To make the richest beef stock, don't rely on the slender bones left over from last night's ribs. Instead, pick up marrow bones from your butcher. These large, tubular-shaped bones are filled with the tender, flavorful tissue known as marrow. Roasting marrow bones before you make your stock gives it a greater depth of flavor, an extra step that pays off in heartier stews and gravies.
Things You'll Need
- Marrow bones
- Roasting pan
- Tongs or spatula
- Vegetable peeler and chef's knife
- Vegetables (e.g., carrots, onions, celery)
- Large stockpot
- Aromatics (e.g., bay leaves, peppercorns, fresh parsley, thyme)
- Wooden spoon
- Slotted spoon or fat skimmer
- Fine-mesh colander
- Large bowl
- Plastic containers and lids
Preheat the oven to 450 degrees Fahrenheit and set the bones in the roasting pan.
Roast the marrow bones for about 30 minutes, or until they begin to turn brown. During this period, turn the bones once or twice.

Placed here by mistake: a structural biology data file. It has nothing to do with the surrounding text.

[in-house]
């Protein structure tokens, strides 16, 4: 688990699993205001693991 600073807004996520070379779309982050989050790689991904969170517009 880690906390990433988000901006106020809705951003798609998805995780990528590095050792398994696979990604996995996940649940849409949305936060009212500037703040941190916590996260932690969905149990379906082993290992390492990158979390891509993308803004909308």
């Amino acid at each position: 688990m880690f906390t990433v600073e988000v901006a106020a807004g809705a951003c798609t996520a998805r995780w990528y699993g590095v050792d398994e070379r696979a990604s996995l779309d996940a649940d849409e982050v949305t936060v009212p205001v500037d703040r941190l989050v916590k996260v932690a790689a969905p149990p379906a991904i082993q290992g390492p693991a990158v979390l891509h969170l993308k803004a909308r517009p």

Peel and chop the vegetables into chunks. The proportions are up to you, but in total, you want a few handfuls' worth of veggies to toss into the pan.
Add the vegetables to the roasting pan. Leave the vegetables to roast with the bones for another 30 minutes or so, or until they begin to turn brown. Stir the contents of the pan occasionally during this second roasting period.
Remove the contents of the roasting pan from the oven and transfer them to the stockpot. Pour several quarts of water into the stockpot -- enough to cover the bones and vegetables.
Add the aromatics to the stockpot. About 1 cup of fresh herbs is enough to flavor the stock, along with a spoonful of peppercorns and 2 dried bay leaves.
Turn the burner to medium-high until the stock boils; then reduce the heat to medium-low. Once the stock settles to a simmer, leave it for at least 4 hours, stirring occasionally. During this time, bits of fat and marrow will rise to the surface, which you can skim off.
Set your colander over a large bowl and carefully pour the hot stock into the bowl. Remove any fat that gets through the strainer before putting the stock into freezer containers. Alternatively, chill the stock, if you plan to use it for a recipe in the next day or two. Peel and spoon the fat off the stock's surface before adding the liquid to the dish you're making.